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A socialist newsweekly published in the interests of working people
Vol. 64/No. 42November 6, 2000

Coal barons' greed unleashes pollution disaster in Kentucky
BECKLEY, West Virginia--A major environmental disaster has been unleashed in Eastern Kentucky as a result of the reckless profit drive of the coal mining barons.

Just across the border with West Virginia, near the town of Inez, a 72-acre mine sludge pond broke October 11 sending 250 million gallons of water and 155,000 cubic yards of coal wastes down two mine shafts under the pond and from there into two watersheds.

Two streams, Coldwater Fork and Wolf Creek, which feed into the Big Sandy River basin, were fouled. The Big Sandy is a main tributary of the Ohio River and is upstream of two major U.S. cities, Cincinnati, Ohio, and Louisville, Kentucky, as well as a number of smaller cities and towns on the way. Water supplies in many smaller communities have already been affected.

About 10 percent of the pond escaped when water broke through a hole caused by subsidence, a sudden roof fall, in a worked out part of the Martin County Coal mine. The pond holds 2.25 billion gallons. Workers plugged the hole after four and a half hours, preventing a much larger catastrophe.

Martin County Coal Corp., is a subsidiary of the infamous union-busting outfit, A. T. Massey, which defeated a strike by the United Mine Workers of America in the mid-1980s. The pond that broke was filled with a molasses-like slurry that was formed by washing coal at the nearby preparation plant. In addition to coal dust, the slurry contains clay; heavy metals such as arsenic, mercury, lead, copper, and chromium; and other chemicals used in the preparation process.

In 1994 leaks were discovered in the impoundment. The safeguards Massey put in place, reinforced seals on old workings, proved disastrously inadequate. The pond was inspected as recently as September 22 of this year by Mine Health and Safety Administration (MSHA) inspectors who found no cause for concern. MSHA is reviewing its inspection procedures.

Residents of the area say that if the gooey mixture had gone into one stream instead of two, the spill might have been akin to the 1972 Buffalo Creek disaster in West Virginia that killed 125 people and destroyed as many as 500 homes when a coal-holding pond broke over the top of a hollow, sending down a tidal wave over nearby residents. In the Buffalo Creek disaster only half the volume of black water was unleashed as in this most recent incident.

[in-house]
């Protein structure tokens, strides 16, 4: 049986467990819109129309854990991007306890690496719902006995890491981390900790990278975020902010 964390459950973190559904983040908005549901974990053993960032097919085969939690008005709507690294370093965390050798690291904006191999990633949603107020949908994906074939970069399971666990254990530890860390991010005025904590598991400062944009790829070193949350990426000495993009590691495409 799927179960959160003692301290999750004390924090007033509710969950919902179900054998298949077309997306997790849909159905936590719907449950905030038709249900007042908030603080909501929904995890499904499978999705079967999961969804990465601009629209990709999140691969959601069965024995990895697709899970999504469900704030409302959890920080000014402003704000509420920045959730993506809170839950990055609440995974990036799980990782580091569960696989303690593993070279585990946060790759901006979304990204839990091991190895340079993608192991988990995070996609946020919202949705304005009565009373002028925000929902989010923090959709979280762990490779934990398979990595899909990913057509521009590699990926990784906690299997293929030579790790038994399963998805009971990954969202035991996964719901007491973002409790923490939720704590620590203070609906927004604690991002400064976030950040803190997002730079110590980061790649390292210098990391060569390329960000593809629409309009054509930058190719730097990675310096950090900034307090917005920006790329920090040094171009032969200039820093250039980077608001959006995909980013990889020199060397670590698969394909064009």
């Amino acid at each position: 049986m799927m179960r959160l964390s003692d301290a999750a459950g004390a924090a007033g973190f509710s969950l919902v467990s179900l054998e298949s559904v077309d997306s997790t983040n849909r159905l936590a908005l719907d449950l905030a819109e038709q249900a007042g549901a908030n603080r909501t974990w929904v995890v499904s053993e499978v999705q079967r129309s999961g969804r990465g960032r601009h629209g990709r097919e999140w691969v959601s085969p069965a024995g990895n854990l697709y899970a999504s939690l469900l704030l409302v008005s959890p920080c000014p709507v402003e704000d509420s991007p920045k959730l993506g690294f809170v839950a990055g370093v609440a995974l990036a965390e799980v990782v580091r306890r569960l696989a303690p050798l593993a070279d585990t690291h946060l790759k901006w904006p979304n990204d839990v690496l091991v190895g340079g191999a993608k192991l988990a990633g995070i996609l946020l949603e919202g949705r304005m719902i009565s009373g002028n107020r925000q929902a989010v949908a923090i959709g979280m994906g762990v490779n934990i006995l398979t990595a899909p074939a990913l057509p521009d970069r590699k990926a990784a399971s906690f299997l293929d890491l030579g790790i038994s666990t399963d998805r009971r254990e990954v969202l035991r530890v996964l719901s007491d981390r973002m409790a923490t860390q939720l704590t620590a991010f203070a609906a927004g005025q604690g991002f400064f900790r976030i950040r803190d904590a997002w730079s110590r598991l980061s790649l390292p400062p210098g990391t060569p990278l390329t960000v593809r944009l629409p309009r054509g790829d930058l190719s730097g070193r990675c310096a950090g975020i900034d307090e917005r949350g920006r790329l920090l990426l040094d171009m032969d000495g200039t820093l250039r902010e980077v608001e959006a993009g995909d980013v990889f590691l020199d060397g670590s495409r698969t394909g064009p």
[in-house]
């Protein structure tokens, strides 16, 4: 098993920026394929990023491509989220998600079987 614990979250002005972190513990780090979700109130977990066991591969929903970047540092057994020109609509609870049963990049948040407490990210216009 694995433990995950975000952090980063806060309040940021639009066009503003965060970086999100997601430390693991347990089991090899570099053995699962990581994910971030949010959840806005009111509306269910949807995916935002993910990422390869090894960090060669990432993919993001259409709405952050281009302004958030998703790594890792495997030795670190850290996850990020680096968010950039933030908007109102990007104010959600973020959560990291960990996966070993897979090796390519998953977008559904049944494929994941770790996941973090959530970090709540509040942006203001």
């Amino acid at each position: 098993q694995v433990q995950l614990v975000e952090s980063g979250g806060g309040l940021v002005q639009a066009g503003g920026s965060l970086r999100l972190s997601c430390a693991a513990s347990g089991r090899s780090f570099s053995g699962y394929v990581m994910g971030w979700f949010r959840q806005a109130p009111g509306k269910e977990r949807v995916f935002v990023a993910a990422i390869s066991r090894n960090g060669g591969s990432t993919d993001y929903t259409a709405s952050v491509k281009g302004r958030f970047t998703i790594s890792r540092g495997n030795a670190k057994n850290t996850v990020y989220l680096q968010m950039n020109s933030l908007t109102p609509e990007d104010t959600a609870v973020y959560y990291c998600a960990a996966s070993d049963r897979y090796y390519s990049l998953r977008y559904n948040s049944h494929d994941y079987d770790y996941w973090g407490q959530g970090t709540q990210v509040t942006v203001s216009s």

Following two smaller breaks in coal slurry ponds in Virginia in 1997, resulting in the death of a woman inside her home, MSHA undertook to check and categorize the hazards posed by existing ponds. The Martin County Coal pond was regarded as posing a moderate threat. Seven others in Kentucky were classified as posing a high risk.  
Many left homeless
While no one was killed in the recent Kentucky catastrophe, many people have been left homeless and there has been considerable property damage. Area health officials estimate that the spill has affected 4,500 people in 1,500 residences along the river, said Maleva Chamberlain, a spokeswoman for the state Division of Water. Gil Lawson of the state Cabinet for Health Services said 27,623 people were without water in two water systems in Louisa and Martin County.

Large numbers of fish and other aquatic life have been killed. Other wildlife dependent on the rivers and streams has also been adversely affected. Residents have told reporters for the major dailies in Kentucky that they have seen many fewer deer in the area, for example.

Some early estimates are that cleanup efforts will cost nearly $60 million. Initially, state and federal officials announced the sludge plume had broken into the Ohio River on October 17. But rising river waters resulting from heavy rains upstream slowed the migration of the sludge downstream for several days. As the Ohio's waters receded it moved into the Ohio again.

Ashland, Kentucky, which draws its water supply from the Ohio River through a pipe two and a half miles from the confluence of the Ohio and Big Sandy rivers, is the first sizable town that could be affected. As of this writing, city officials are hoping river currents will take the pollution to the Ohio side of the river, bypassing their inlet pipe. Observers reported October 21 by the time the sludge plume had migrated three miles downstream in the Ohio River it was no longer visibly dispersing the pollution into the river.

Fred Stroud, an on-site coordinator for the U.S. Environmental Protection Agency, estimated the cleanup could take four or five months.

Dan Kash, who is active with the Ohio Valley Environmental Coalition, told the Lexington, Kentucky, Herald-Leader the cleanup will require far more equipment than what the company has so far deployed. Kash, who is also a former inspector with the Kentucky Department for Environmental Protection, explained, "That's laughable, there's no way they ever can put a dent in it with what they're using."

More such disasters are waiting to happen. There are 653 containment ponds like this one that exist in the United States. Some 220 are built over underground mining operations, posing a threat to miners working underground, to nearby communities, to the environment, or all three.

Nearly 60 of these are in Kentucky. Such impoundments are an environmental time-bomb waiting to explode. The billionaires who own the coal companies should be held liable and foot the bill for cleaning up the mess and for doing whatever it takes to end the danger posed by these ponds to coal miners, mining towns, as well as farmers and workers downstream.

J. Rose is a meat packer in the St. Louis area and a former coal miner in southern Illinois.

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